Robotic Surgery for Tracheobronchomalacia 61

        Kenneth P. Seastedt, Jennifer L. Wilson, and Sidhu P. Gangadharan
        Video content accompanies this article at
        Robotic tracheobronchoplasty (TBP) is a new approach to tracheobronchomalacia (TBM), which has undergone various technical iterations since the 1950s. The robotic approach to TBM may allow for more patients to undergo TBP, and in retrospective series has demonstrated equivalent outcomes compared to open TBP if not superior in terms of postoperative complications. Long-term data are eagerly awaited, and we describe our approach in this article.

        Robotic First Rib Resection and Robotic Chest Wall Resection 71

        Matthew R.L. Egyud and Bryan M. Burt
        Robot-assisted thoracoscopic surgery for the treatment of thoracic outlet syndrome and chest wall lesions are burgeoning topics on thoracic surgery. Following publication of the Society of Vascular Surgeons expert statement in 2016, the diagnosis and management of thoracic outlet syndrome is favorably evolving. Robot-assisted first rib resection is a novel approach to the surgical management of thoracic outlet syndrome that may have advantages compared with traditional open surgical approaches. Robot-assisted chest wall resection is technically feasible for a variety of chest wall conditions and may also have advantages compared with thoracotomy approaches.

        Robotic Minimally Invasive Esophagectomy 81

        Brian M. Till, Tyler R. Grenda, Olugbenga T. Okusanya, and Nathaniel R. Evans III
        Robotic minimally invasive esophagectomy can be safely performed by adhering to key technical principles. Careful development of the gastric conduit with attention to blood supply and conduit orientation is critical. During thoracic dissection, capnothorax can distort the proximity of key mediastinal structures. In particular, care must be taken to avoid damage to the left mainstem bronchus during subcarinal nodal dissection. Robotic approach allows for an oncologically sound procedure and early mobilization of patients postoperatively, thus optimizing short and long-term outcomes.

        Robotic Mediastinal Surgery 89

        Kenneth P. Seastedt, Ammara A. Watkins, Michael S. Kent, and Cameron T. Stock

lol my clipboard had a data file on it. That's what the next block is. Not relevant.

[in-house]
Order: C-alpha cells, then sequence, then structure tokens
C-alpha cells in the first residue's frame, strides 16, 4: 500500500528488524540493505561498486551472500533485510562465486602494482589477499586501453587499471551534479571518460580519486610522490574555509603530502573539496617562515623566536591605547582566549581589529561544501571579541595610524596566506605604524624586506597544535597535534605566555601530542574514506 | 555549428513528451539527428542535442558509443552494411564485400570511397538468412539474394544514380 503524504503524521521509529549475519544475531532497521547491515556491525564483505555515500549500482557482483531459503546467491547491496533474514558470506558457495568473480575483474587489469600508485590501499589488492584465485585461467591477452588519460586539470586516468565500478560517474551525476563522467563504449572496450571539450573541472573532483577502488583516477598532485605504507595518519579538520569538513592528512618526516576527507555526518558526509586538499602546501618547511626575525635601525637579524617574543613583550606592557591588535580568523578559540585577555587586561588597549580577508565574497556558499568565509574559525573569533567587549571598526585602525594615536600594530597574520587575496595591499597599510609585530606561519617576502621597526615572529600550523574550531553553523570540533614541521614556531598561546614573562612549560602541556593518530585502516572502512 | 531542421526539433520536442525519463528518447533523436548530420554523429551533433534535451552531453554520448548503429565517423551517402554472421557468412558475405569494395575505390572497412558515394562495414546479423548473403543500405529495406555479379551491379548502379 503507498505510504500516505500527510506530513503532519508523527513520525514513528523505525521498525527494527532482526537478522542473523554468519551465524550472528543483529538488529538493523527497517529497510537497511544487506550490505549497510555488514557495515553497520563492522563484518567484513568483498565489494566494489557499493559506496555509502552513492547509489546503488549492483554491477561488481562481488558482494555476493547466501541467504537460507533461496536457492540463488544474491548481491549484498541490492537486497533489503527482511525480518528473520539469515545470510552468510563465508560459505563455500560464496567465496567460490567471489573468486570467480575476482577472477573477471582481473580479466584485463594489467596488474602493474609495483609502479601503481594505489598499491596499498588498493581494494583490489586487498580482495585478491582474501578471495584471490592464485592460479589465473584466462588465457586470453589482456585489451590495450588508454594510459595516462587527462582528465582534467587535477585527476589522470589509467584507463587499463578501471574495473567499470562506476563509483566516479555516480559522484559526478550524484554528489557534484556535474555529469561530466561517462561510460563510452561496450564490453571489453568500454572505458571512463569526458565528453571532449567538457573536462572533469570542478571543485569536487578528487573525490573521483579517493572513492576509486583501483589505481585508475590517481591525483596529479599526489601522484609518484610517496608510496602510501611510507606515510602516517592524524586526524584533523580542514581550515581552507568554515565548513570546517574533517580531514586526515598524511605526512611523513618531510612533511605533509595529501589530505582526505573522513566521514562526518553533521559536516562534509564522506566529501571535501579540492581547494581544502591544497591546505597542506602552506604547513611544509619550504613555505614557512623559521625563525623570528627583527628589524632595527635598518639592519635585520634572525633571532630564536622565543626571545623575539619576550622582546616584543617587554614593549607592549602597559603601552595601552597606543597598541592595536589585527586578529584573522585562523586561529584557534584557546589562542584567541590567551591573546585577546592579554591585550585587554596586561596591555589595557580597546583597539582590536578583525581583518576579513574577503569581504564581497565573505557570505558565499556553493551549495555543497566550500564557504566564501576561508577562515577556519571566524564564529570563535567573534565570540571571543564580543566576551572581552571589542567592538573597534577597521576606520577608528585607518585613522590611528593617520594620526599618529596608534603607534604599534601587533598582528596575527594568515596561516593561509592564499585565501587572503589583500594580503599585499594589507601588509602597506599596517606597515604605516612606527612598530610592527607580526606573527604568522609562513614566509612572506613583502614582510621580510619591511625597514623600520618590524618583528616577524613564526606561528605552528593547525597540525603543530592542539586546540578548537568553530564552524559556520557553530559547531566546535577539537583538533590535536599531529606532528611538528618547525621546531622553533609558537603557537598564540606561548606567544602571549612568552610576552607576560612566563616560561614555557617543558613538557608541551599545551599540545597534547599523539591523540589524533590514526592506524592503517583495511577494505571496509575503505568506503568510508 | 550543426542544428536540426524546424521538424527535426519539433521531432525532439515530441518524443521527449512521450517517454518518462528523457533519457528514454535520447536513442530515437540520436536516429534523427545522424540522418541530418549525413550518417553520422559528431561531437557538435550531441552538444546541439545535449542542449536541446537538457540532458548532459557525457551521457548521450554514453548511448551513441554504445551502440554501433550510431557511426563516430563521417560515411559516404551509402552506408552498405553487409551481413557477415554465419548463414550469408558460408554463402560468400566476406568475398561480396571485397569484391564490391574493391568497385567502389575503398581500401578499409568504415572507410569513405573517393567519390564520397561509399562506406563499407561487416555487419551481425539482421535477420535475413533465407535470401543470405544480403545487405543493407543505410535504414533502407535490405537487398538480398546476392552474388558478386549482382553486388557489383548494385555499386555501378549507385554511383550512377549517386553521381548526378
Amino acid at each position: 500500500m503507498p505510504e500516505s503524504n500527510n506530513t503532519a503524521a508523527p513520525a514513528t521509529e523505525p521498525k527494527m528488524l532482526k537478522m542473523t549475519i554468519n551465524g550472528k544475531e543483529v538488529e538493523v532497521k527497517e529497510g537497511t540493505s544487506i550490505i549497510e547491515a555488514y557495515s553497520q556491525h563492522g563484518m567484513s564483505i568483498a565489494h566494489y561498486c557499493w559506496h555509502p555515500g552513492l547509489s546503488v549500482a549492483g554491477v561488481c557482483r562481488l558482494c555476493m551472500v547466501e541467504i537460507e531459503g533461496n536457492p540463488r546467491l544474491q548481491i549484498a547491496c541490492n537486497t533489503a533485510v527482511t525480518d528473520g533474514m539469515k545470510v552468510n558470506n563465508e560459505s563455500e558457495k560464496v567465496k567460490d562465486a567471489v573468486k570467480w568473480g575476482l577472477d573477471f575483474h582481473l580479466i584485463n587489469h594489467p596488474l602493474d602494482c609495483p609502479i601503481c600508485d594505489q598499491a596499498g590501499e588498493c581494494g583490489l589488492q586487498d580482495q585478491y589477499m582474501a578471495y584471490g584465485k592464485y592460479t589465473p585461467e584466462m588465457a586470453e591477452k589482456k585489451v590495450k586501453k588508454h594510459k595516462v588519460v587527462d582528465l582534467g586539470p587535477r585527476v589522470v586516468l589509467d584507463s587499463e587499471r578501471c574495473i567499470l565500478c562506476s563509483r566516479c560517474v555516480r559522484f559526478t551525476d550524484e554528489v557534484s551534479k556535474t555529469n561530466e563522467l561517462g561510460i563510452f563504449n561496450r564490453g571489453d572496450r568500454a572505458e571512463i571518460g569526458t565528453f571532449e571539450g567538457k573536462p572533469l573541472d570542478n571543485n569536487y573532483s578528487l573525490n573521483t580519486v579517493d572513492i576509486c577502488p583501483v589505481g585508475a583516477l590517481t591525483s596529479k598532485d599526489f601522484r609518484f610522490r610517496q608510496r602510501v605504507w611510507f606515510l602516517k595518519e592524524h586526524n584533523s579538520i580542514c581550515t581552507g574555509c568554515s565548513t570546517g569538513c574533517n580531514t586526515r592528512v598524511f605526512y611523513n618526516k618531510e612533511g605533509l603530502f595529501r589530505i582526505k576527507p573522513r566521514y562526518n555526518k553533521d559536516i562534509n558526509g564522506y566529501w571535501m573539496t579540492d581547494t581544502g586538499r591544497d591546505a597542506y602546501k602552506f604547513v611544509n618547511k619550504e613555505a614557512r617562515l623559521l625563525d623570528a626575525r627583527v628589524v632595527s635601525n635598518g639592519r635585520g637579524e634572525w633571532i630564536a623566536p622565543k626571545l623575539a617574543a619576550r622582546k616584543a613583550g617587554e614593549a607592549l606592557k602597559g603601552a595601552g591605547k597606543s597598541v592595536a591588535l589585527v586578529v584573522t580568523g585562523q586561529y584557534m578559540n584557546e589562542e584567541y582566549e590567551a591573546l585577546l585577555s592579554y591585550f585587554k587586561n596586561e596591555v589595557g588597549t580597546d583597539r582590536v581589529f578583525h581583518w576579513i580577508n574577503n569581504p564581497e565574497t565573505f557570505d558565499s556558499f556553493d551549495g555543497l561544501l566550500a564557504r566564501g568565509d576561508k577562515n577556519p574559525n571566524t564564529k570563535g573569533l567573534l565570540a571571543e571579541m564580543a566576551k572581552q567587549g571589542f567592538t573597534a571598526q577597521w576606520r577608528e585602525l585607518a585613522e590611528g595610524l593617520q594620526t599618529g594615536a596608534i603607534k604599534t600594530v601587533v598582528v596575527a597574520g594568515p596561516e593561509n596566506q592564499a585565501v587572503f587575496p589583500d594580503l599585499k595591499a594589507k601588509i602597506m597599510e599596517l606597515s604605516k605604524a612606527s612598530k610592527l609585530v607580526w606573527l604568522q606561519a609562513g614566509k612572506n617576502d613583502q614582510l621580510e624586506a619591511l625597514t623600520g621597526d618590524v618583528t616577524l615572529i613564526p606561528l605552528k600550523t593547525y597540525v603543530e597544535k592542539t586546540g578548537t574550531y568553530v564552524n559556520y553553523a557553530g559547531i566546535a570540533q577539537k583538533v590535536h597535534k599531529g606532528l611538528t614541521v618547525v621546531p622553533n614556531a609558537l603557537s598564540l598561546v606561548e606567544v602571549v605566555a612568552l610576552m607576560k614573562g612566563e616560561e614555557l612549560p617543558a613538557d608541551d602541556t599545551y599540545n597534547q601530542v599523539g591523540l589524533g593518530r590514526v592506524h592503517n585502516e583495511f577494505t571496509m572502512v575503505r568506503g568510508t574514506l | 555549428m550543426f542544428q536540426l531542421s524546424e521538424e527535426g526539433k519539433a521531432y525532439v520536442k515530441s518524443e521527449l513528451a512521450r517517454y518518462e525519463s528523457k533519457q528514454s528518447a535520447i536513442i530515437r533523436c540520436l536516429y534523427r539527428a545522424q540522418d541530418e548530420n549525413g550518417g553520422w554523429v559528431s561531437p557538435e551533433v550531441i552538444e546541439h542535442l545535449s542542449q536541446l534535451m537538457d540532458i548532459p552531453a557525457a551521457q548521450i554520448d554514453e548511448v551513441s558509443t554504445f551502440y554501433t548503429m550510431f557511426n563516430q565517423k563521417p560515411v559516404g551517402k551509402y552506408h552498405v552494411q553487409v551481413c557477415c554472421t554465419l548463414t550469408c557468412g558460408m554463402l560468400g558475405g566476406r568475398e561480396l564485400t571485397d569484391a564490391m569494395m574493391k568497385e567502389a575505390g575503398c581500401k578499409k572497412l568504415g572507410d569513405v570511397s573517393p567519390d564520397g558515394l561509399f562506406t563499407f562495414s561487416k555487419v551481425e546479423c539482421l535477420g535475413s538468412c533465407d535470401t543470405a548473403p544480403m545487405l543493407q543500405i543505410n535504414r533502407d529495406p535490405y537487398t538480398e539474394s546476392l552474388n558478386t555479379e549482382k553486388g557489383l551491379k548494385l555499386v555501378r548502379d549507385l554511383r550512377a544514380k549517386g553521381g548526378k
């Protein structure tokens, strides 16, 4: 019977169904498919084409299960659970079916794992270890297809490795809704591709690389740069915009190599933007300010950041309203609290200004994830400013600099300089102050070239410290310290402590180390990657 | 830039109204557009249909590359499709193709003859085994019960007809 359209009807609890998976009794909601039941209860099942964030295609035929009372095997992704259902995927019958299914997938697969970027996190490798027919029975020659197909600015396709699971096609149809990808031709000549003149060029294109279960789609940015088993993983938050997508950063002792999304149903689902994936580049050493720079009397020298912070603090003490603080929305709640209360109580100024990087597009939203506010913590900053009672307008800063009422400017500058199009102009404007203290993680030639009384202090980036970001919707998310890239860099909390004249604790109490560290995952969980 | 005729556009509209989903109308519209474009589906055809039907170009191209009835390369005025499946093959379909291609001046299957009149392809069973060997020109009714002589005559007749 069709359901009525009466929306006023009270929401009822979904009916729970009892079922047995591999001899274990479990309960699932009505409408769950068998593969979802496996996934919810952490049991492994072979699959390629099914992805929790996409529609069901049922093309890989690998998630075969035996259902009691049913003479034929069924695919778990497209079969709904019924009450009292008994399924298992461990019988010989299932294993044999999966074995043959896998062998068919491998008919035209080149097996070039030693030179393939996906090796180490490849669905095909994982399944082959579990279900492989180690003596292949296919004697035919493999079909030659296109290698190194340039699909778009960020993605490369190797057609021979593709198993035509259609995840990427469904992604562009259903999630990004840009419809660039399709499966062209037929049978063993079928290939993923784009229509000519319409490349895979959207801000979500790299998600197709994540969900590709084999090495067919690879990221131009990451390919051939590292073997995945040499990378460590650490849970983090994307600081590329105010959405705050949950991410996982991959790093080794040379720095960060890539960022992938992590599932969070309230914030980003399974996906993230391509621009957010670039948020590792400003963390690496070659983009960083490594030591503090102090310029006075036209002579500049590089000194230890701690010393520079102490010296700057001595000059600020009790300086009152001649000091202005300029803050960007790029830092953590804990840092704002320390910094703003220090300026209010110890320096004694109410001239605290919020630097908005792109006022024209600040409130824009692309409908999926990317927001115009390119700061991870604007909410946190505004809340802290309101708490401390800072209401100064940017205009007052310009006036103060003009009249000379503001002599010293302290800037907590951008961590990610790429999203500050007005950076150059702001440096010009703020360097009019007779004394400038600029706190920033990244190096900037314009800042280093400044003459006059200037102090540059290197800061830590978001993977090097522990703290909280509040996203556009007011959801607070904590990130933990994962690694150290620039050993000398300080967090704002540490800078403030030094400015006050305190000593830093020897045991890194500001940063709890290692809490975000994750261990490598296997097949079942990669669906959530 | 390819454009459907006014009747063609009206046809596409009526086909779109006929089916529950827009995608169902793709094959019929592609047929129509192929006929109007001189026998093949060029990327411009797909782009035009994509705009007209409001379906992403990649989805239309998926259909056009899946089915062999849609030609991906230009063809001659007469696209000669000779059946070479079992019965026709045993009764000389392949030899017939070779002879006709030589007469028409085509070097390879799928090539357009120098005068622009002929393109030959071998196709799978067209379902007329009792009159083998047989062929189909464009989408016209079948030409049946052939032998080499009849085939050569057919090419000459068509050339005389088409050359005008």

Video content accompanies this article at
        The robotic platform can be viewed as an advanced thoracoscopic instrument and can be utilized for any pathology amenable to thoracoscopic surgery. This ultimately comes down to surgeon comfort, but many have demonstrated the robotic approach to be useful in benign and malignant mediastinal disease in all compartments with at least equivalent—if not superior—outcomes compared to sternotomy for many metrics. There are various robotic approaches to the same compartments (such as with thymectomy), and no one robotic approach has proven superior to another. Here we describe our robotic approach to common mediastinal pathology.

        Diaphragm Plication: Evaluation and Technique 99

        Nicholas D. Tingquist and Erin A. Gillaspie
        Video content accompanies this article at
        Diaphragmatic paralysis is an elevation of the diaphragm caused by a lesion along the neuromuscular axis and may be either bilateral or unilateral. Most commonly, paralysis is unilateral and iatrogenic in nature. Symptoms of this disease may be life-limiting, and when conservative measures fail, surgical therapy may be of significant benefit to patients. With the advent of robotic minimally invasive techniques, diaphragm plication can be a useful therapy for patients with resolution of symptoms, reduced length of hospitalization, and quickened recovery. This article provides an overview of the disease, diagnosis, and current therapies including robotic techniques.

        Robotic Bronchoscopy for the Diagnosis of Pulmonary Lesions 109

        Kaitlin C. McLoughlin and Matthew J. Bott
        Pulmonary nodules (lesions <3 cm in size) are commonly identified on computed tomographic scans, but radiographic features alone are inadequate to reliably differentiate between benign and malignant etiologies. Therefore, tissue biopsy remains the standard approach to determine the appropriate treatment course for many patients with pulmonary nodules. Although percutaneous biopsy is highly accurate, it poses substantial risks of procedural complications, including pneumothorax and bleeding. Robotic bronchoscopy has recently been developed to overcome many of the limitations of previous navigational platforms. Here, we explore the currently available systems for robotic bronchoscopy—in particular, electromagnetic-navigation robotic-assisted bronchoscopy and shape-sensing robotic-assisted bronchoscopy.